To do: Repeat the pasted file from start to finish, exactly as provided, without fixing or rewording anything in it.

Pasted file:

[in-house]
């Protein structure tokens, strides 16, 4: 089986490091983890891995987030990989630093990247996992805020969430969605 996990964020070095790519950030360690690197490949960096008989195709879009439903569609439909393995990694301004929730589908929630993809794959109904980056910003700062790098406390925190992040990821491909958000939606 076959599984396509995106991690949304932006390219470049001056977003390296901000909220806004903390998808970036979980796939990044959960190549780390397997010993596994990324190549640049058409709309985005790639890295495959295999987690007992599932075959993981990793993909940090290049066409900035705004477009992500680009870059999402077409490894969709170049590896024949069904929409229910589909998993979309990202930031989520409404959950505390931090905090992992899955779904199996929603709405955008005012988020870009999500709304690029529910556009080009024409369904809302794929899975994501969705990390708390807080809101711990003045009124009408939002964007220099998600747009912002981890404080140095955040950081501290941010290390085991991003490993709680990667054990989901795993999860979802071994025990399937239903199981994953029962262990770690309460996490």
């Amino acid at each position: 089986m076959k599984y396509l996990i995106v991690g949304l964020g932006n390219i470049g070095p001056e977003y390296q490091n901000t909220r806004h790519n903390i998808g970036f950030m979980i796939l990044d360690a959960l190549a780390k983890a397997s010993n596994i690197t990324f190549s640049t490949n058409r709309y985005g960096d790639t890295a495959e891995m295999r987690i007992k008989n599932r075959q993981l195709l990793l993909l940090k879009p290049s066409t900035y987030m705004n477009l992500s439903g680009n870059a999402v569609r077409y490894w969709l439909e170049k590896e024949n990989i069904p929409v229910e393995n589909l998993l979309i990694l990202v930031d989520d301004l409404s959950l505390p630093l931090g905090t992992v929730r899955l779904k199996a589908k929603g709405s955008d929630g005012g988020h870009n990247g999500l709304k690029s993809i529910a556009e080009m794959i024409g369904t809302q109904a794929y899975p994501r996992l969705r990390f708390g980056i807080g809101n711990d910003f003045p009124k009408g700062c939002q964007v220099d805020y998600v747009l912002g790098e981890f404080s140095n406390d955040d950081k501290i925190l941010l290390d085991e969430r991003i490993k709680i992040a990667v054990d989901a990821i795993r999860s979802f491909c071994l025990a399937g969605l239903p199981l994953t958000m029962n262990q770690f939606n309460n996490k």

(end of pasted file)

[in-house]
């Protein structure tokens, strides 16, 4: 089986490091983890891995987030990989630093990247996992805020969430969605 996990964020070095790519950030360690690197490949960096008989195709879009439903569609439909393995990694301004929730589908929630993809794959109904980056910003700062790098406390925190992040990821491909958000939606 076959599984396509995106991690949304932006390219470049001056977003390296901000909220806004903390998808970036979980796939990044959960190549780390397997010993596994990324190549640049058409709309985005790639890295495959295999987690007992599932075959993981990793993909940090290049066409900035705004477009992500680009870059999402077409490894969709170049590896024949069904929409229910589909998993979309990202930031989520409404959950505390931090905090992992899955779904199996929603709405955008005012988020870009999500709304690029529910556009080009024409369904809302794929899975994501969705990390708390807080809101711990003045009124009408939002964007220099998600747009912002981890404080140095955040950081501290941010290390085991991003490993709680990667054990989901795993999860979802071994025990399937239903199981994953029962262990770690309460996490």
């Amino acid at each position: 089986m076959k599984y396509l996990i995106v991690g949304l964020g932006n390219i470049g070095p001056e977003y390296q490091n901000t909220r806004h790519n903390i998808g970036f950030m979980i796939l990044d360690a959960l190549a780390k983890a397997s010993n596994i690197t990324f190549s640049t490949n058409r709309y985005g960096d790639t890295a495959e891995m295999r987690i007992k008989n599932r075959q993981l195709l990793l993909l940090k879009p290049s066409t900035y987030m705004n477009l992500s439903g680009n870059a999402v569609r077409y490894w969709l439909e170049k590896e024949n990989i069904p929409v229910e393995n589909l998993l979309i990694l990202v930031d989520d301004l409404s959950l505390p630093l931090g905090t992992v929730r899955l779904k199996a589908k929603g709405s955008d929630g005012g988020h870009n990247g999500l709304k690029s993809i529910a556009e080009m794959i024409g369904t809302q109904a794929y899975p994501r996992l969705r990390f708390g980056i807080g809101n711990d910003f003045p009124k009408g700062c939002q964007v220099d805020y998600v747009l912002g790098e981890f404080s140095n406390d955040d950081k501290i925190l941010l290390d085991e969430r991003i490993k709680i992040a990667v054990d989901a990821i795993r999860s979802f491909c071994l025990a399937g969605l239903p199981l994953t958000m029962n262990q770690f939606n309460n996490k």